Making an Impact: Sourav Batabyal, Ph.D.



Sourav Batabyal, Ph.D., assistant professor of economics, joined the Wall College of Business faculty in Fall 2019. He grew up in the eastern part of India, Kolkata, also known as the “city of joy.” He knew that he belonged at the University when he saw the advertisement for an assistant professor position at CCU, which bears an uncanny resemblance to his hometown because the airport code there is CCU.

Batabyal attended Scottish Church College in Kolkata, where he received a bachelor’s degree in economics and minors in mathematics and political science. He traveled to the United States to pursue additional studies because he thought the American educational system would challenge him to study in a competitive, world-class environment and open up more opportunities in the future. He enrolled at the University of Wisconsin-Milwaukee, where received his master’s and doctoral degrees in economics.

According to Batabyal, teaching was one of the most rewarding parts of his academic experience. While in graduate school, Batabyal received extensive training in research and teaching that inspired him to pursue an academic career. His goal as a professor is to prepare the future community and business leaders to think critically, reason ethically, respect the dignity of people, promote the greater good of the global community, develop leadership skills in service to others in building strong communities, and be a lifelong learner in search of truth.

Currently, Batabyal teaches urban and real estate economics (undergraduate) and real estate market analysis (graduate) courses at CCU. In urban economics, he teaches the location choices of firms and consumers and how these choices affect city size, urban growth, the spatial distribution of economic activity such as neighborhood choice, housing, education, poverty, segregation, crime, congestion, etc. A few fundamental questions are explored: Why do cities exist? Why are they located where they are? Why do some cities grow and others decline? Within a city, what determines where people live, how they commute to work, and what they pay for housing? Why do firms cluster? etc. In real estate market analysis, he uses economic theories, big data, and analytic techniques to assess various forms of real estate investment and urban development through critical issues, like trade-area dynamics, vacancy and absorption rates, market demand, location quotients, economic base, and shift-share analysis, employment trends, etc. He says, “Students perform better typically with applied learning and hands-on experience and real-world commercial real estate data to make decisions on project feasibility, location choices, changing demographic patterns, identifying new markets, and managing investment opportunities.”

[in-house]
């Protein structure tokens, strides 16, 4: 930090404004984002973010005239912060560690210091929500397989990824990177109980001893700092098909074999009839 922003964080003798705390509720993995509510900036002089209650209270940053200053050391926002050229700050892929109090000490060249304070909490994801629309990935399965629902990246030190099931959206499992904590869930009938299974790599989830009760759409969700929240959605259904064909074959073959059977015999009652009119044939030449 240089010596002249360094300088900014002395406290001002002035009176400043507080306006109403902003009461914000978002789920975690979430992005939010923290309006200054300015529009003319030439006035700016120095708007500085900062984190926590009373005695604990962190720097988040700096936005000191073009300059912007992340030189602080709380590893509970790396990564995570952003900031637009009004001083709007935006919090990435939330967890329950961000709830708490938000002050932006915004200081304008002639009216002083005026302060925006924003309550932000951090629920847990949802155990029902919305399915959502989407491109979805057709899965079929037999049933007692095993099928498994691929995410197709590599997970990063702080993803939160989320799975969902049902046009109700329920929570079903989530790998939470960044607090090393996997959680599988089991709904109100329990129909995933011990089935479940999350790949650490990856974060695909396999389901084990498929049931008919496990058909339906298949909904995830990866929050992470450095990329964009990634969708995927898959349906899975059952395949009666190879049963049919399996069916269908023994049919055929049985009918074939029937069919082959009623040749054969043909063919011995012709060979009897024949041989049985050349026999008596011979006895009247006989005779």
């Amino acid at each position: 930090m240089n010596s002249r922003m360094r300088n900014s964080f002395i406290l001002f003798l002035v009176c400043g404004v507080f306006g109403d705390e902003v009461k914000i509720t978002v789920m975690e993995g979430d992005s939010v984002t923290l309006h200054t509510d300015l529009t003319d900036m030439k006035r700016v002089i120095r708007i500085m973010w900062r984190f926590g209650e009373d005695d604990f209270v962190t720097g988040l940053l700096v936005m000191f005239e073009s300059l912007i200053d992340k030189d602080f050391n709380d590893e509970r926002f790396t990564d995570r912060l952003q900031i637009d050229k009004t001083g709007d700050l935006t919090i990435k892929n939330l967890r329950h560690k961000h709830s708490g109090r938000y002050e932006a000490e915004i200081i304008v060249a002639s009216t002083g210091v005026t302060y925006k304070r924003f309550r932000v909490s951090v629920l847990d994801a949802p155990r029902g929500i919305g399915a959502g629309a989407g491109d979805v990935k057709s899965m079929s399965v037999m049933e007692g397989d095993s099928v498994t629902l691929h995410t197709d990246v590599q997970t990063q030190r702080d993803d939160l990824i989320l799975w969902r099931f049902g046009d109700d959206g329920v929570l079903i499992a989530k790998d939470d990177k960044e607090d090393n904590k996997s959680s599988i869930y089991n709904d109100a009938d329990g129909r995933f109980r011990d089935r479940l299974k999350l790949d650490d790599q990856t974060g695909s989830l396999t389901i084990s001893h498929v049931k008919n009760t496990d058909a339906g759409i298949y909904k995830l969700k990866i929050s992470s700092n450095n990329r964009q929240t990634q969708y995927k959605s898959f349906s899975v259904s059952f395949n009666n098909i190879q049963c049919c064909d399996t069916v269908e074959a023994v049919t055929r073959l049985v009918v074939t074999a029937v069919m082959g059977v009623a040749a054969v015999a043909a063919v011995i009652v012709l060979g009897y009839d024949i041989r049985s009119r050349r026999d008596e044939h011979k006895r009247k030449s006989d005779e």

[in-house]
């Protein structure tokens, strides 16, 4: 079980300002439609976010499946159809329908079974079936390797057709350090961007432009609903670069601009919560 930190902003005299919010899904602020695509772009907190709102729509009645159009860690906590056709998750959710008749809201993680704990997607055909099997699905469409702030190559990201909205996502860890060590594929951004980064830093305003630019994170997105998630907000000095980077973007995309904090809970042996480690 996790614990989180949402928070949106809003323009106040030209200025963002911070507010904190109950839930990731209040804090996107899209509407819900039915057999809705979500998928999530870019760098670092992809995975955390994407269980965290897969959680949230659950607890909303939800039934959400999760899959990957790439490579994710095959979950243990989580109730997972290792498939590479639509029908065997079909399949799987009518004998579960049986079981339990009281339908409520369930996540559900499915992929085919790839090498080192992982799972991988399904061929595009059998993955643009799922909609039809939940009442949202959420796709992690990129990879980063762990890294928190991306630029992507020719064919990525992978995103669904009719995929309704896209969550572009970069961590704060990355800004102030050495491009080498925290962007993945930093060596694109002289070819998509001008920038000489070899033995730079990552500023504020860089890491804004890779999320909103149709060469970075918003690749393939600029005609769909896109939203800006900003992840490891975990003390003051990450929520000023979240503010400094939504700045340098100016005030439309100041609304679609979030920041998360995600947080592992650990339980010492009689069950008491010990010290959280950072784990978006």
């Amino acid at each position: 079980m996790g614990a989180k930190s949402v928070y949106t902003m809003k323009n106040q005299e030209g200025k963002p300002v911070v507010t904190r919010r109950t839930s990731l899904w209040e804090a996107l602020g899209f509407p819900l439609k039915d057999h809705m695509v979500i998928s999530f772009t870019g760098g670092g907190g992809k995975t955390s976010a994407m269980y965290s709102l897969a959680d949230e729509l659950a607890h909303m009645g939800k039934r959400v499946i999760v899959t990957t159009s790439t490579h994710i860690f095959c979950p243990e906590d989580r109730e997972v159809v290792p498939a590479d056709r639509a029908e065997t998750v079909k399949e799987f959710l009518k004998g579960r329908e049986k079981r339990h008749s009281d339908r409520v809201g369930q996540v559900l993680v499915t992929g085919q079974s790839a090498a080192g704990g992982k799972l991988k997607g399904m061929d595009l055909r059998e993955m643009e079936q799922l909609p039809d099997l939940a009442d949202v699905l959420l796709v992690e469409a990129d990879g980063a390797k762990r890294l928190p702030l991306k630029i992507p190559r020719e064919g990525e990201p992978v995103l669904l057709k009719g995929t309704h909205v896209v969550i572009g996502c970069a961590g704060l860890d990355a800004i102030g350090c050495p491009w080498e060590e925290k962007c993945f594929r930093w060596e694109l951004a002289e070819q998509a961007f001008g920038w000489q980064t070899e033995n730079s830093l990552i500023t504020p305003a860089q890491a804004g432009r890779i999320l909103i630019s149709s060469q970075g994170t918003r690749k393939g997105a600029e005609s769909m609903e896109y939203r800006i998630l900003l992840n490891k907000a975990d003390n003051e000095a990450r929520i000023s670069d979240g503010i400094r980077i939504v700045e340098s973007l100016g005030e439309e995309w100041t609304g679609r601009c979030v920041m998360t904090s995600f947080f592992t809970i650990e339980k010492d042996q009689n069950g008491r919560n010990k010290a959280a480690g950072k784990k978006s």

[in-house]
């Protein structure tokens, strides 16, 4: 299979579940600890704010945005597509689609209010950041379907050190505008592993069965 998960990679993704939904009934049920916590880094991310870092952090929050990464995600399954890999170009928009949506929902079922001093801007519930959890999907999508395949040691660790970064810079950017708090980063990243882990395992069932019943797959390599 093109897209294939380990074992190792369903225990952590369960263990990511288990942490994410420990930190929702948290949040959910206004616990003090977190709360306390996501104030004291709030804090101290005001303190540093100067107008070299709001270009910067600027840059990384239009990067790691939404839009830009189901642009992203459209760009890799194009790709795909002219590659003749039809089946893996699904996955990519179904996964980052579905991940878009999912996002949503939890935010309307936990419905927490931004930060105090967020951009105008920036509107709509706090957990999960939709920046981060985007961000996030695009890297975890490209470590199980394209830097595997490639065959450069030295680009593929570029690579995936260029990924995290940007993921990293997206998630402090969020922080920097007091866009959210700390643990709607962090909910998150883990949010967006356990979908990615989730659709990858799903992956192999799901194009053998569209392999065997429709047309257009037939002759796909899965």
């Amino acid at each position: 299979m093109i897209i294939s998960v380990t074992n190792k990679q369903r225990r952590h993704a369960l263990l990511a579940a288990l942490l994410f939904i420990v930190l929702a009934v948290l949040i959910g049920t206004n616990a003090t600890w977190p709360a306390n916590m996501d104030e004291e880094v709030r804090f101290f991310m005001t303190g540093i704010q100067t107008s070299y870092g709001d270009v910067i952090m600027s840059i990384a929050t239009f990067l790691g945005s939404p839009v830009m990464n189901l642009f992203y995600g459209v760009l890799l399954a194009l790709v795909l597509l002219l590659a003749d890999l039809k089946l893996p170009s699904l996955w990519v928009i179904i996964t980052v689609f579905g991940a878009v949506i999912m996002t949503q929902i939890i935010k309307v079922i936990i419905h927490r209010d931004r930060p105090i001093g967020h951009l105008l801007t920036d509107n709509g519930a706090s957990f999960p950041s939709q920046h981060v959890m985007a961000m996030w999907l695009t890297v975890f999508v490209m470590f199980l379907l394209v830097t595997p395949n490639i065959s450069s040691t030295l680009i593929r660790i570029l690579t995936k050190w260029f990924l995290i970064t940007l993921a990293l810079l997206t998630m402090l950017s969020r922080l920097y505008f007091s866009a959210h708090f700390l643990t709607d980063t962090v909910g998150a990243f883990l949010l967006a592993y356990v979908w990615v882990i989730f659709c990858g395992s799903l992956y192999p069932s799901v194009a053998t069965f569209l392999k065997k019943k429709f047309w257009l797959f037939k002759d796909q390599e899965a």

This academic year, he is happy to interact with students in person. While he is grateful for technology during online teaching, nothing compares to in-person classes, and he is looking forward to working more with students to collaborate on research. In urban economics, students are required to write term papers on various urban and real estate topics. Last year, one of his students wrote a term paper on the “Impact of the opioid crisis in an urban setting: Evidence from Huntington, W. Va.”. The student extended her research in her pre-doctoral fellowship and was later admitted into a top Ph.D. program in economics. This year, he assigned a term paper where each student explored the city or town where they lived and researched several aspects like housing, education, crime, transportation, etc., and how those might change in a post-COVID-19 society.